Cooking Skills Valuable During Pandemic


screenshot of @chef_jackson_cooks on Instagram

Jackson Brus ('20) posts images of the gourmet food he makes on his instagram account @chef_jackson_cooks. His caption for this meal in June is "Tonkatsu ramen with jelly duck egg, enoki, tatsoi, nori and fresh soba noodles. This is easily the most labor intensive dish I've ever made, the bone broth had to be simmered for 12 hours and soba noodles are an entirely different beast than the egg pasta I usually make. In spite of all that, I loved every step of the process and I was thrilled with the final product."

Logan Eriksen

Covid-19 closed school and shut down activities; however, for the students taking Foods class and Menu and Nutrition planning the closings gave their cooking skills purpose.

Considering that cooking could be done anywhere, it was easy for consumer and family science teacher Trista Lynner to assign and credit her students’ work via their cooking. “Nutrition and Menu Planning class was challenged to do some cooking on their own. This class was graded as it is dual credit with Kirkwood so students were given participation points for sending me a picture of what they made and telling me what they made,” Lynner said.

Jackson Brus (’20) is working in an Americorps position at Olivet Mission in Cedar Rapids. He is working to prevent hunger. (Tori Barnes-Brus)

The students could cook anything for themselves or for other people.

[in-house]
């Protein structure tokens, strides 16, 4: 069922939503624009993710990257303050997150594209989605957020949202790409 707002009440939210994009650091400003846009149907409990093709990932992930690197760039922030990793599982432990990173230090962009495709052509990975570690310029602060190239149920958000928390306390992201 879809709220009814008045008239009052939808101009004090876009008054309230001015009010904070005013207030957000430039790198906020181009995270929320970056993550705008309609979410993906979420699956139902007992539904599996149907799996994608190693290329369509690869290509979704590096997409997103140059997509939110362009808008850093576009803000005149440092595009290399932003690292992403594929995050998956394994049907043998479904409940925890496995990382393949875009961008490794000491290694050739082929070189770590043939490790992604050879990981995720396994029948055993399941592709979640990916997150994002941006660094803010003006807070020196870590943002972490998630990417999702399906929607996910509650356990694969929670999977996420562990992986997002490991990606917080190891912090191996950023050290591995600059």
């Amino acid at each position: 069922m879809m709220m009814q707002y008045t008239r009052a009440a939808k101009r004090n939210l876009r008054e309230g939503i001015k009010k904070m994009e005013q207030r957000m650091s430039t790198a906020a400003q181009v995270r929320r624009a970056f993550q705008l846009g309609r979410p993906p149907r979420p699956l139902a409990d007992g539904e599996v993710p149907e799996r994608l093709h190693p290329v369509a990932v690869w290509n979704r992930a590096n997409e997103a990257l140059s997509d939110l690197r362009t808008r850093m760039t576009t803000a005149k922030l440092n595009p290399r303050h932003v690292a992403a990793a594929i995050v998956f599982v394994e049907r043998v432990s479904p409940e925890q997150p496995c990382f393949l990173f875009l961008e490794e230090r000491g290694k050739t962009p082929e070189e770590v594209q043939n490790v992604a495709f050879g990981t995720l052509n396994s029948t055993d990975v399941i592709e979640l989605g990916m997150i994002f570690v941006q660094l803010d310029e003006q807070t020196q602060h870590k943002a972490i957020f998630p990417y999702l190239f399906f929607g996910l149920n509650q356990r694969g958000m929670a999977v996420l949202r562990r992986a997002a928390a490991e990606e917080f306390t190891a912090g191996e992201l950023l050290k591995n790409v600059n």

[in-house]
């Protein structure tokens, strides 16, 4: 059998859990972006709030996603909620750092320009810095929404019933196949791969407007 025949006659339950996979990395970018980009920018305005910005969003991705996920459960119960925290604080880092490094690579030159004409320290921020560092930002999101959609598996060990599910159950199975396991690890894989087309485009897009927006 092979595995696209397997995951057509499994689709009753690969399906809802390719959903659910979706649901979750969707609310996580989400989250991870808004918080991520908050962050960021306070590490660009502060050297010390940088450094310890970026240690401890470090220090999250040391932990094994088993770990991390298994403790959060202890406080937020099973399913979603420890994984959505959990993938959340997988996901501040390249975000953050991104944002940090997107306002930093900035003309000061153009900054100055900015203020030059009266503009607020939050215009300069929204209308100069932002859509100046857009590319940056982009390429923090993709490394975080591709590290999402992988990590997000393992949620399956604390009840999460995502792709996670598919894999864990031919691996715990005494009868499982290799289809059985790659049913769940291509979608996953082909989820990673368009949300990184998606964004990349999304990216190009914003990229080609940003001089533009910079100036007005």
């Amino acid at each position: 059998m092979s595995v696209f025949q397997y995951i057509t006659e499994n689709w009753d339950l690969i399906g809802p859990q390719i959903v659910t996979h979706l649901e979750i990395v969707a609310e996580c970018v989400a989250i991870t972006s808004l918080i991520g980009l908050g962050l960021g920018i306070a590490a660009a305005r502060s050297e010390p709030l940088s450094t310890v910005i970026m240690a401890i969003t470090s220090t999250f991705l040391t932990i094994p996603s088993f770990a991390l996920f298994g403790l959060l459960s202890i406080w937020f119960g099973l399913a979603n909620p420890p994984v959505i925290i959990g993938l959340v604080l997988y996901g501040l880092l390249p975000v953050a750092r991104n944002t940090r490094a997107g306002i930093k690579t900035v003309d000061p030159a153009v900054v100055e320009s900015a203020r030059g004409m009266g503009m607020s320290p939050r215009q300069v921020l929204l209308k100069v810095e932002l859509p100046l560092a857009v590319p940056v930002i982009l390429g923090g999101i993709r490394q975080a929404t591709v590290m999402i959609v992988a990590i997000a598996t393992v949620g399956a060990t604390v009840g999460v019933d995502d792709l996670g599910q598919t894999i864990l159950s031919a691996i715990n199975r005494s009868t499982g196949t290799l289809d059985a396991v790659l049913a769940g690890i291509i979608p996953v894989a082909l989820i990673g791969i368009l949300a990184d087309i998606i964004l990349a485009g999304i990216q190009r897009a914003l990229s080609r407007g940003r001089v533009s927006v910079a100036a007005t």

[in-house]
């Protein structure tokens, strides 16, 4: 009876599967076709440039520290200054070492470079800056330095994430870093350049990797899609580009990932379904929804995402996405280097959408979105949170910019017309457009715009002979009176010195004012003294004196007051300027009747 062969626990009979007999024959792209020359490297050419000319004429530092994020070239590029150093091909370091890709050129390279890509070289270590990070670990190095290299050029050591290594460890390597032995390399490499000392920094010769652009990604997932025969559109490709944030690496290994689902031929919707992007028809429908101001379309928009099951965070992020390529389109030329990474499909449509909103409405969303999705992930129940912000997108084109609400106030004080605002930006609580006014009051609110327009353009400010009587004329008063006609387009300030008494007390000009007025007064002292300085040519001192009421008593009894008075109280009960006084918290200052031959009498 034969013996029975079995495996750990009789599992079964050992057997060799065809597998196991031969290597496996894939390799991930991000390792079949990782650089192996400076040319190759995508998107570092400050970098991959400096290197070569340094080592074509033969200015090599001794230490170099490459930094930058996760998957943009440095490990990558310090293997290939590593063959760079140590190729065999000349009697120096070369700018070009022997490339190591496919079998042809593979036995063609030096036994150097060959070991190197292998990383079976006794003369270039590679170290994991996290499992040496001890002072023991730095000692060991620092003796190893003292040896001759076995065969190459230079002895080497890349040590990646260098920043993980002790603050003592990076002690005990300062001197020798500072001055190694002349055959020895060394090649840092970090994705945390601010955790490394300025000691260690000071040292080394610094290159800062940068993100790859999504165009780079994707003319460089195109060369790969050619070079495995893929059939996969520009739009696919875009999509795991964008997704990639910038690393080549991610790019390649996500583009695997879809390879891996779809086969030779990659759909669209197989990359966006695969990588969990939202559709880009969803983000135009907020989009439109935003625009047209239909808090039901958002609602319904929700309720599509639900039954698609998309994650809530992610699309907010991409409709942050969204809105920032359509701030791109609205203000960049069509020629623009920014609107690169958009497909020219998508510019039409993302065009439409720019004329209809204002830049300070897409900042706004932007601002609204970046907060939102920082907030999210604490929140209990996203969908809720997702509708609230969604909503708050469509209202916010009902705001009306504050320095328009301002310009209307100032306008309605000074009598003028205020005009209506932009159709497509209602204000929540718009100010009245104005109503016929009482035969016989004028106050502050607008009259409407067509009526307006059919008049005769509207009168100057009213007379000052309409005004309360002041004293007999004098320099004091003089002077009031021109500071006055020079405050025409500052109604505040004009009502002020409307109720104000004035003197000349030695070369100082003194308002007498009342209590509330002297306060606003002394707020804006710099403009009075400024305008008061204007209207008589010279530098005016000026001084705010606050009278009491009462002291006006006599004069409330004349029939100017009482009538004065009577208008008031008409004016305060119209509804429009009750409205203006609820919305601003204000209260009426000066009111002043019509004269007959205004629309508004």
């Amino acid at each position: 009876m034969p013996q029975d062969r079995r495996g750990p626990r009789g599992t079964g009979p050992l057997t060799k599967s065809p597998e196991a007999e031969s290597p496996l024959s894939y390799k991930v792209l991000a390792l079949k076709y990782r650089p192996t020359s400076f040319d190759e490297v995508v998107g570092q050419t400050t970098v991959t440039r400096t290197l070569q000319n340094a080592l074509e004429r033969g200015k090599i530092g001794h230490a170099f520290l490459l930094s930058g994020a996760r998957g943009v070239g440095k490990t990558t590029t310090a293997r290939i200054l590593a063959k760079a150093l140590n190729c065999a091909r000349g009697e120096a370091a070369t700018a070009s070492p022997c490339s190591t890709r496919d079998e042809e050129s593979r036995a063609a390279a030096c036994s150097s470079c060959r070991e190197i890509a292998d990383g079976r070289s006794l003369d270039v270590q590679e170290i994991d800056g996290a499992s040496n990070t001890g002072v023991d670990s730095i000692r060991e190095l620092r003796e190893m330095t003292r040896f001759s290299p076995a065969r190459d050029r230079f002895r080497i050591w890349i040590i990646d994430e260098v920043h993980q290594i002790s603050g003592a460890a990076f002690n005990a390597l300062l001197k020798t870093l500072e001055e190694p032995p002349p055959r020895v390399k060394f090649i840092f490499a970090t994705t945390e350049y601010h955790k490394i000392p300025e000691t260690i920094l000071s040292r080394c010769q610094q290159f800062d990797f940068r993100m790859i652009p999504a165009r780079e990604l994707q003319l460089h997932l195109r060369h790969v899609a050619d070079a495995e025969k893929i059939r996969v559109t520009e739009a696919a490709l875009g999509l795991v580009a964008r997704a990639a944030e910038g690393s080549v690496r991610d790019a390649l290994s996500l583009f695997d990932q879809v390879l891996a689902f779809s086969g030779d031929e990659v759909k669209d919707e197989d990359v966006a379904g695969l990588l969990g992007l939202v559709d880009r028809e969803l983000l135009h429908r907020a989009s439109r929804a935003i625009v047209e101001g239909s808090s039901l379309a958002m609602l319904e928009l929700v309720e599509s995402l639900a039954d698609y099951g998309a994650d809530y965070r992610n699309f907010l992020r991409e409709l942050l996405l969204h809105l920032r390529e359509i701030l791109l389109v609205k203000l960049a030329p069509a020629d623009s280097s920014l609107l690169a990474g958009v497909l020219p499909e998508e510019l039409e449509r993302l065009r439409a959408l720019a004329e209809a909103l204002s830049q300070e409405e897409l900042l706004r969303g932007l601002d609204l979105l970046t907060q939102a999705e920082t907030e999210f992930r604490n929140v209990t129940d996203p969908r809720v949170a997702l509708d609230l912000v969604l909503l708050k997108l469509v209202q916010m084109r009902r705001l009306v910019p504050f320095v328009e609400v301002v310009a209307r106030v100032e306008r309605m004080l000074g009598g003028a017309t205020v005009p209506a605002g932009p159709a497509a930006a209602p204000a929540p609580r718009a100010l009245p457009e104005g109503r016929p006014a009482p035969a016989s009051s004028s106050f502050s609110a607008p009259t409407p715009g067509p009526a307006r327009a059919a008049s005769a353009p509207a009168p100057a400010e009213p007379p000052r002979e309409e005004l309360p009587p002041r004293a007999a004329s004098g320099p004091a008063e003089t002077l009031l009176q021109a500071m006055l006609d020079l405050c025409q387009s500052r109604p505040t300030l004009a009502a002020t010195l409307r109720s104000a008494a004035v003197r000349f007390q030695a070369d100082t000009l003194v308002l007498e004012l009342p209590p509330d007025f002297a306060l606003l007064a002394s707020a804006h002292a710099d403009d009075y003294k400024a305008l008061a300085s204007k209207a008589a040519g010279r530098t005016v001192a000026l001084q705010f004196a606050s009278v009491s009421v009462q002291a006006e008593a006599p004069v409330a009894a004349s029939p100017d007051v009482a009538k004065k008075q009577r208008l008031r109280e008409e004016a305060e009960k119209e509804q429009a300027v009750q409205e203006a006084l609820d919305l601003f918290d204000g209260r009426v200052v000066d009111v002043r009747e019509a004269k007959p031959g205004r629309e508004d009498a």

“I have been continuing to cook seriously since the pandemic started,” said senior Jackson Brus. “I really just love cooking and creating a composed dish out of the fresh ingredients that are available right now,” he said.

Brus created an Instagram account @chef_jackson_cooks to showcase his gourmet cooking.

Also with all this time, Brus has been making all sorts of dishes that take more effort and time like fresh pasta, homemade cheese, french macrons, and this list goes on.

All of Lynner’s students have been making wonderful things to pass time, and they all love it, especially Lynner. “I really enjoyed seeing my students cooking pictures and chatting via email about what they made and how yummy the food looked,” Lynner said.


In June, Jackson Brus sold dumplings for $1 each to raise money for The Movement for Black Lives, a nationwide organization that fights for equality and for Minnesota Voice, acoalition of groups fighting systemic racism. In this post, Brus talks about his love of dumplings. (screenshot of @chef_jackson_cooks on Instagram)